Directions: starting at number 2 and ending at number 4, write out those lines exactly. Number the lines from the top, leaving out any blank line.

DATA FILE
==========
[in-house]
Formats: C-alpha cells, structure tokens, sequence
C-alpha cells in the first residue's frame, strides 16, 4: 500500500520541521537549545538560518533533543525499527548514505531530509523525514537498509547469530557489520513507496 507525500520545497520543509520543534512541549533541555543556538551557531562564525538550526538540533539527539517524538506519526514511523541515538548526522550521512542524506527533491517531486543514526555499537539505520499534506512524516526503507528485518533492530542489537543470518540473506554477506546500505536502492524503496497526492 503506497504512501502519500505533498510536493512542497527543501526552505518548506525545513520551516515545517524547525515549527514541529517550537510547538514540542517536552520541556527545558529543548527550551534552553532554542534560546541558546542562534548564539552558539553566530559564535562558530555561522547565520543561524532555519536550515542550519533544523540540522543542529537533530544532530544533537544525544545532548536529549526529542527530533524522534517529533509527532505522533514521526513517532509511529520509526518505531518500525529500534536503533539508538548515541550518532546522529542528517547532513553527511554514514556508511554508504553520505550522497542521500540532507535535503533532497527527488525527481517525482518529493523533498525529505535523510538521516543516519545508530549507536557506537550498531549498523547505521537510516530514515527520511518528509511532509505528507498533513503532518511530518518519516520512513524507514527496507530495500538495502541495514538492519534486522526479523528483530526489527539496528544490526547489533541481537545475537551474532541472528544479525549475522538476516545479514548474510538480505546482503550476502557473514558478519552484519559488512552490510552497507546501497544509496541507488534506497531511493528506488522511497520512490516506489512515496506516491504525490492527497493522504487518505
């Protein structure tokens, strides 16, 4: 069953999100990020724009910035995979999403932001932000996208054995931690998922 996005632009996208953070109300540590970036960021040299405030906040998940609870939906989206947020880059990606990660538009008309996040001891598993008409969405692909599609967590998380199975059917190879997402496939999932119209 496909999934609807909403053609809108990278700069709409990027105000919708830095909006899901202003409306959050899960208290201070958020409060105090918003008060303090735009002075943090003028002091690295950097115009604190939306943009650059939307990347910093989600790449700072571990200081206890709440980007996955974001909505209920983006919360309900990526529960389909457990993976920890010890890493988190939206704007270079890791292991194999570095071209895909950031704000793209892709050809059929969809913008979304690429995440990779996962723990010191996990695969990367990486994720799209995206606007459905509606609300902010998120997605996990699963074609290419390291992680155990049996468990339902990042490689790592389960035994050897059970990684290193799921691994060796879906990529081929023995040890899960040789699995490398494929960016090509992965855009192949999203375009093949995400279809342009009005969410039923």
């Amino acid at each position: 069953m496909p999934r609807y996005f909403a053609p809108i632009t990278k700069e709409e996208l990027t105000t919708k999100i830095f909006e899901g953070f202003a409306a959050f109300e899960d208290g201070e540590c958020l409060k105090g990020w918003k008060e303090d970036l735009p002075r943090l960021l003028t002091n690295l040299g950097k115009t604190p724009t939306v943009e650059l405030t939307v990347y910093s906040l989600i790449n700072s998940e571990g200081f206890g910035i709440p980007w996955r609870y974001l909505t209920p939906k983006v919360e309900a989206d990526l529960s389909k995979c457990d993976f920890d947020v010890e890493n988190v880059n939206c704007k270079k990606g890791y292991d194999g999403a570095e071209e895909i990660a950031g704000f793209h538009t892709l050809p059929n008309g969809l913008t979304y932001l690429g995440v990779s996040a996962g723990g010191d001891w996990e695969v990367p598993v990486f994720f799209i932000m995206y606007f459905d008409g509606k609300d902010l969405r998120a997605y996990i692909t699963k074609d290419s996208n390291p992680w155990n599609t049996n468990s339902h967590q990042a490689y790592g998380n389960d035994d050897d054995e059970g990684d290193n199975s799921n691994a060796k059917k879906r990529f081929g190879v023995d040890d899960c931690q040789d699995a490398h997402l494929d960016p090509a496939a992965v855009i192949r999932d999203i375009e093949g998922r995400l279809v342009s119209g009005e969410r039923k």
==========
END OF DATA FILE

Formats: C-alpha cells, structure tokens, sequence
C-alpha cells in the first residue's frame, strides 16, 4: 500500500520541521537549545538560518533533543525499527548514505531530509523525514537498509547469530557489520513507496 507525500520545497520543509520543534512541549533541555543556538551557531562564525538550526538540533539527539517524538506519526514511523541515538548526522550521512542524506527533491517531486543514526555499537539505520499534506512524516526503507528485518533492530542489537543470518540473506554477506546500505536502492524503496497526492 503506497504512501502519500505533498510536493512542497527543501526552505518548506525545513520551516515545517524547525515549527514541529517550537510547538514540542517536552520541556527545558529543548527550551534552553532554542534560546541558546542562534548564539552558539553566530559564535562558530555561522547565520543561524532555519536550515542550519533544523540540522543542529537533530544532530544533537544525544545532548536529549526529542527530533524522534517529533509527532505522533514521526513517532509511529520509526518505531518500525529500534536503533539508538548515541550518532546522529542528517547532513553527511554514514556508511554508504553520505550522497542521500540532507535535503533532497527527488525527481517525482518529493523533498525529505535523510538521516543516519545508530549507536557506537550498531549498523547505521537510516530514515527520511518528509511532509505528507498533513503532518511530518518519516520512513524507514527496507530495500538495502541495514538492519534486522526479523528483530526489527539496528544490526547489533541481537545475537551474532541472528544479525549475522538476516545479514548474510538480505546482503550476502557473514558478519552484519559488512552490510552497507546501497544509496541507488534506497531511493528506488522511497520512490516506489512515496506516491504525490492527497493522504487518505
């Protein structure tokens, strides 16, 4: 069953999100990020724009910035995979999403932001932000996208054995931690998922 996005632009996208953070109300540590970036960021040299405030906040998940609870939906989206947020880059990606990660538009008309996040001891598993008409969405692909599609967590998380199975059917190879997402496939999932119209 496909999934609807909403053609809108990278700069709409990027105000919708830095909006899901202003409306959050899960208290201070958020409060105090918003008060303090735009002075943090003028002091690295950097115009604190939306943009650059939307990347910093989600790449700072571990200081206890709440980007996955974001909505209920983006919360309900990526529960389909457990993976920890010890890493988190939206704007270079890791292991194999570095071209895909950031704000793209892709050809059929969809913008979304690429995440990779996962723990010191996990695969990367990486994720799209995206606007459905509606609300902010998120997605996990699963074609290419390291992680155990049996468990339902990042490689790592389960035994050897059970990684290193799921691994060796879906990529081929023995040890899960040789699995490398494929960016090509992965855009192949999203375009093949995400279809342009009005969410039923």